The Coole Pilate estate was auctioned at Audlem, Cheshire on 4th January 1887 overseen by Samuel Harding and Reverend Lloyd. The sale price of £4020 exceeded everyone’s expectations. Far from celebrating Mr Harding continued with a note of pessimism. Only four days after the sale, he complained that they would have reached a higher price if it had been a freehold property. Though he grudgingly admitted it sold well considering the state of dilapidation, he omits to mention that a few weeks earlier he thought it worth only £3000. In the same letter of 8th January 1786, he raised some legal questions to help him to prepare for the completion of the sale. He requested details of Trustees from a 1774 abstract, and to explore aspects of Martha’s marriage settlement. He noted that £3000 from the sale or mortgage of the Cheshire estate should belong to ‘the younger children of the marriage on a share and share alike basis’. However he noted that sums of £2000 and £500 were in trust for the eldest son and he asked for that son’s name and contact details.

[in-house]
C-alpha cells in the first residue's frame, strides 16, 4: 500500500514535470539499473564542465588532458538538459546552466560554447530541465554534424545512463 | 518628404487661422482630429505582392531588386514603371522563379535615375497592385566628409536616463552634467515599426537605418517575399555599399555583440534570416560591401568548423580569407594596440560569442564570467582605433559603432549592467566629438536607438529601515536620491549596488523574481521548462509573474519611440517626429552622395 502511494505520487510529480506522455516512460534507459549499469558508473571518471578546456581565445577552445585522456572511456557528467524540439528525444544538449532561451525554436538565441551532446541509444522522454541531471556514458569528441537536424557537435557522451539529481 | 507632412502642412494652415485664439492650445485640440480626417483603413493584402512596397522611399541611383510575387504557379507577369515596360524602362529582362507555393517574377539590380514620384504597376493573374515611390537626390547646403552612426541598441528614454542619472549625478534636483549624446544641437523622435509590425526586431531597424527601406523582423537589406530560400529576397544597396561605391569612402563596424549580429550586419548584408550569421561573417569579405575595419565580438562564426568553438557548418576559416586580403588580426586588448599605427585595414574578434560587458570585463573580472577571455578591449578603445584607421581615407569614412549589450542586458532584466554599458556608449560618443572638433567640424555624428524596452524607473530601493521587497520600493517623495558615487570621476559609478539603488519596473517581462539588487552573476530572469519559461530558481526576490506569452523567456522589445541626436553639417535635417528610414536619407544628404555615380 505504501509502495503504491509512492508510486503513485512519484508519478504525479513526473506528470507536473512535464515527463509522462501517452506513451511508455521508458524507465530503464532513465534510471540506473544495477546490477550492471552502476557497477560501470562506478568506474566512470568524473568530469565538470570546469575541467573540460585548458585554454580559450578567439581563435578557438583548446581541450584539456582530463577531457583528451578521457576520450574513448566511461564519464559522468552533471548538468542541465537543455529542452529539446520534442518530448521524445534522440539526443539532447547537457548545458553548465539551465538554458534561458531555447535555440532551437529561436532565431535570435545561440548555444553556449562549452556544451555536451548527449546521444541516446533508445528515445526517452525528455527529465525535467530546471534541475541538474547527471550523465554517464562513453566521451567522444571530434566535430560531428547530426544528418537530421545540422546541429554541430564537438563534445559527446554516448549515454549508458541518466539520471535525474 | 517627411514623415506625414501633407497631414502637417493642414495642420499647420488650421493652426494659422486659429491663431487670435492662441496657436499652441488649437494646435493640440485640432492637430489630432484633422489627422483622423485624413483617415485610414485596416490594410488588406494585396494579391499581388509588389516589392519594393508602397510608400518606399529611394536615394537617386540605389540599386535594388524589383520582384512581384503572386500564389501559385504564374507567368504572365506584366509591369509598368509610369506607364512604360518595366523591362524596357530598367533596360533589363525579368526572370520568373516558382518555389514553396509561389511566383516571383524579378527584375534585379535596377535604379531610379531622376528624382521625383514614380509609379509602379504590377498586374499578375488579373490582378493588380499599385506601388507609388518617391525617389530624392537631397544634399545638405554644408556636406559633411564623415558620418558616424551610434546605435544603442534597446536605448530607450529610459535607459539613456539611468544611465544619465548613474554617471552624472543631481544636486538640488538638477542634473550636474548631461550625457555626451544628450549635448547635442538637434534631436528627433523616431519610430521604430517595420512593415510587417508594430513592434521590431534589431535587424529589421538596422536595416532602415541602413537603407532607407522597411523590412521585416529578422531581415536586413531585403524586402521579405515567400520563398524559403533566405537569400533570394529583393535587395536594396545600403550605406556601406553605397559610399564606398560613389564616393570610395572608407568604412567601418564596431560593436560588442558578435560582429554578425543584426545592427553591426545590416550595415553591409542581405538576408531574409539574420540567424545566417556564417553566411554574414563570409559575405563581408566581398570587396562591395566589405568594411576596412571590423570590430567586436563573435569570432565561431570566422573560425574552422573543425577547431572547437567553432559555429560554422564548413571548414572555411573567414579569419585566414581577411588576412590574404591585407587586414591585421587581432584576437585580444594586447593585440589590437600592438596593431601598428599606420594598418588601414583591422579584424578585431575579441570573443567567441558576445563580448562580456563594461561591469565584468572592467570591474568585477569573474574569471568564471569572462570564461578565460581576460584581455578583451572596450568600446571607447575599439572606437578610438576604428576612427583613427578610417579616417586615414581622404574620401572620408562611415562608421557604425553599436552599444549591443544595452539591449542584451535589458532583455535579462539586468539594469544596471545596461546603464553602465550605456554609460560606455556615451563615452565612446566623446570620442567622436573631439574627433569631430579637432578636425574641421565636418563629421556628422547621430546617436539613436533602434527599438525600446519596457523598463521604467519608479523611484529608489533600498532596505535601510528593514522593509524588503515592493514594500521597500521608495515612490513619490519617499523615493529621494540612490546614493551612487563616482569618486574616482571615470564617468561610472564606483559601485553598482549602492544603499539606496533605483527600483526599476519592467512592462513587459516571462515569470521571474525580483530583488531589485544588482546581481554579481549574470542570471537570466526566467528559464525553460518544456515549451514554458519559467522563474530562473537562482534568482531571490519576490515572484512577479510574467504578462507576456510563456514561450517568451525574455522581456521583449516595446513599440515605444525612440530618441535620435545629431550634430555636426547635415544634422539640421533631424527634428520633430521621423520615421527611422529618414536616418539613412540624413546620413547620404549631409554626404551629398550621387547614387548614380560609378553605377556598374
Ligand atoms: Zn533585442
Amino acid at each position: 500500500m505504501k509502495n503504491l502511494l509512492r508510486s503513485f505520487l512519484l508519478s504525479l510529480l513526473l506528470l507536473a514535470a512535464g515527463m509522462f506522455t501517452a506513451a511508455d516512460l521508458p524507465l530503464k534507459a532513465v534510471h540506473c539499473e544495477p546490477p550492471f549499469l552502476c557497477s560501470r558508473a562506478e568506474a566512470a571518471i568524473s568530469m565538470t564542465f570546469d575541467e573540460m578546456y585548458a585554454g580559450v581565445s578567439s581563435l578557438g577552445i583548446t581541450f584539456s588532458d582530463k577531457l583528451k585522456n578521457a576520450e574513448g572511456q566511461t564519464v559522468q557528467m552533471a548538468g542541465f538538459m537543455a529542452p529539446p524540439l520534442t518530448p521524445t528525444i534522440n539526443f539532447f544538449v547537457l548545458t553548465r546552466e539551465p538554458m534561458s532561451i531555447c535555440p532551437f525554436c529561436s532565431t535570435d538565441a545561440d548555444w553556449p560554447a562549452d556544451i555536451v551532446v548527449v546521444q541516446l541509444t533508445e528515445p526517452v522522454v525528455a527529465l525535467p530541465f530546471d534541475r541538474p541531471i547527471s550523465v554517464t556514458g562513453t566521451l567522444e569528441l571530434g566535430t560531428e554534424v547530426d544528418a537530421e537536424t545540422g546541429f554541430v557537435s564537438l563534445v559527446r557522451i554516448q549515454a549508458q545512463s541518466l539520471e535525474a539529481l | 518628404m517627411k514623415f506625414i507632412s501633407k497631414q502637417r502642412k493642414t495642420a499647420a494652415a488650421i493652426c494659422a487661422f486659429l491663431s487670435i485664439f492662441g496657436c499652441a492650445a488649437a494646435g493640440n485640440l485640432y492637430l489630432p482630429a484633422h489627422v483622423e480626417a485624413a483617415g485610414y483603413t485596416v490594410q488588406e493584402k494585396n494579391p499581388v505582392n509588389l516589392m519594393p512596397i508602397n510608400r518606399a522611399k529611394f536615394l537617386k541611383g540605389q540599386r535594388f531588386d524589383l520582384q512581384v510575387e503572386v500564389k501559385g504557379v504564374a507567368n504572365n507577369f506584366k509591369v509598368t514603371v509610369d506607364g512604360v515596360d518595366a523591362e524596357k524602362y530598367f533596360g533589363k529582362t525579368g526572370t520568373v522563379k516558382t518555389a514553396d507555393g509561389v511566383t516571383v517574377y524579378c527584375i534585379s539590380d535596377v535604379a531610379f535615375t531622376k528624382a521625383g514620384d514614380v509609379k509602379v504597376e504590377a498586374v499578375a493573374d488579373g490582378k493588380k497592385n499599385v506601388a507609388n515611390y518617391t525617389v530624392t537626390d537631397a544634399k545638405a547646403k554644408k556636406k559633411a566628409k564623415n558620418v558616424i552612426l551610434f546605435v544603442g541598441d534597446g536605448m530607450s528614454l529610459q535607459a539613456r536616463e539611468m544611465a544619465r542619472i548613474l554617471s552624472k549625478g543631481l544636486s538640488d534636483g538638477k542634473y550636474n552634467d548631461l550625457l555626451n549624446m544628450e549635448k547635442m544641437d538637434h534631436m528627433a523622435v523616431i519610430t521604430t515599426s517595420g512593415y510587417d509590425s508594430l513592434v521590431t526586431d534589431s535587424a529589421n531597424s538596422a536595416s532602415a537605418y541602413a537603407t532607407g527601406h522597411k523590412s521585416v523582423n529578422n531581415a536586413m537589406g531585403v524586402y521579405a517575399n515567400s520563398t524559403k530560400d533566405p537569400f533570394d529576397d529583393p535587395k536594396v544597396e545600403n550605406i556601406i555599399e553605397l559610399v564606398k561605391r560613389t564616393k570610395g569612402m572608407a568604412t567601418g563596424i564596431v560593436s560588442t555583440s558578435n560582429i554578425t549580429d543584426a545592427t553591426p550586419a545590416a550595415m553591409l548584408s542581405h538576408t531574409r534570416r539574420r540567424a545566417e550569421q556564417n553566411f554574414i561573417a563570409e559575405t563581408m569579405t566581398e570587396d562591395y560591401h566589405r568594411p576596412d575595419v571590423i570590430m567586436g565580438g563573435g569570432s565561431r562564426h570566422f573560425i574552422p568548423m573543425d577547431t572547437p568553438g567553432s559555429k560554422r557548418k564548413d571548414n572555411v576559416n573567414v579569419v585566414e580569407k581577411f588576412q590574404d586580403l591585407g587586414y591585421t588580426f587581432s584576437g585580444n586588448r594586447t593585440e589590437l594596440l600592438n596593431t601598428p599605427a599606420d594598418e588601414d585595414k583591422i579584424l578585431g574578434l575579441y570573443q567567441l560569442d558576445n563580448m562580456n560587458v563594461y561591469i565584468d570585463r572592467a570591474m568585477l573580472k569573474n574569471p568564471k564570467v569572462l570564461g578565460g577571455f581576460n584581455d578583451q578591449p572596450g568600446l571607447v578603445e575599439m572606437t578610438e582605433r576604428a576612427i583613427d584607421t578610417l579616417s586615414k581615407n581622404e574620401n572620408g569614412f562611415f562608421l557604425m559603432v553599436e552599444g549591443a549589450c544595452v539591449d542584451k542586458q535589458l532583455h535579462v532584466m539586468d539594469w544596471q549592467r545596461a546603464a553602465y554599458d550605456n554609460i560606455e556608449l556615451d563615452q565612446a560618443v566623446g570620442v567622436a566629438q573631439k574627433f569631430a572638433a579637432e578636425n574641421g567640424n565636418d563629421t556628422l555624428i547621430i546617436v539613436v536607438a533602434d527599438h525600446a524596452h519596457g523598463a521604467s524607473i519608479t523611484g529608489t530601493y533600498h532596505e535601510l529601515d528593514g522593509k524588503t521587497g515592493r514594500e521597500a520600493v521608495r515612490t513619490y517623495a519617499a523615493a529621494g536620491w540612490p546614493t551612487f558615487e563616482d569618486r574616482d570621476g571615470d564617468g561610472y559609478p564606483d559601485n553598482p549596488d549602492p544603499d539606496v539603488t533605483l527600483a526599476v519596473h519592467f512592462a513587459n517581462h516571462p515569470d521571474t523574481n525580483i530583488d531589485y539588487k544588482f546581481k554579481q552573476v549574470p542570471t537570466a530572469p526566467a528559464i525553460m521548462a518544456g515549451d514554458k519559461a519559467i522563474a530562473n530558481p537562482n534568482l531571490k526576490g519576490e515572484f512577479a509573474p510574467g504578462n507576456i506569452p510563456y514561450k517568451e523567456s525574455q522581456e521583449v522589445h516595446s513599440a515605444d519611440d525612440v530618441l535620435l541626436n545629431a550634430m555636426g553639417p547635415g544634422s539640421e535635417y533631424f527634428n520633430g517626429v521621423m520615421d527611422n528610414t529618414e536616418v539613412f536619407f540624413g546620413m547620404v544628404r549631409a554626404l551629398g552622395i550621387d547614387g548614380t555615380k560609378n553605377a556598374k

At the end of January 1787 Harding requested yet more documents including a deed of settlement from 1668, when the property was owned by Ralph Horton, and a copy of John Ivory Talbot’s will. He concluded the letter by writing ‘I presume your two daughters are of age and also your oldest son Mr Prideaux Davenport whom, by what it appears is entitled to the residue of the money.’ Prideaux was the eldest son of Martha and William he was deemed medically ‘incapable’ of acting on his own behalf as was a younger son, John. The precise condition is not named, however the law of primogeniture meant that Prideaux as the eldest son should inherit any property not settled elsewhere.
On 1st February 1787, Martha wrote to Thomas Mansel Talbot who was a trustee and guardian with Martha for both Prideaux and John. She wished to check that she had correctly understood the distribution of money from the sale. ‘To pay to Babs and Mrs. S. [Mary Shakespeare] the £1500 that is their undoubted right after my death…’ she continued that she should have a bond for interest on the sum for her life and that any residue may not be used to pay her husband’s debts as it belongs equally to the younger children. Thomas replied that Mr Stokes had informed him that ‘the overplus at £3000 certainly belonged to Prideaux after your decease, but that it might be lent on the security at the mortgage at the Lacock Estate’.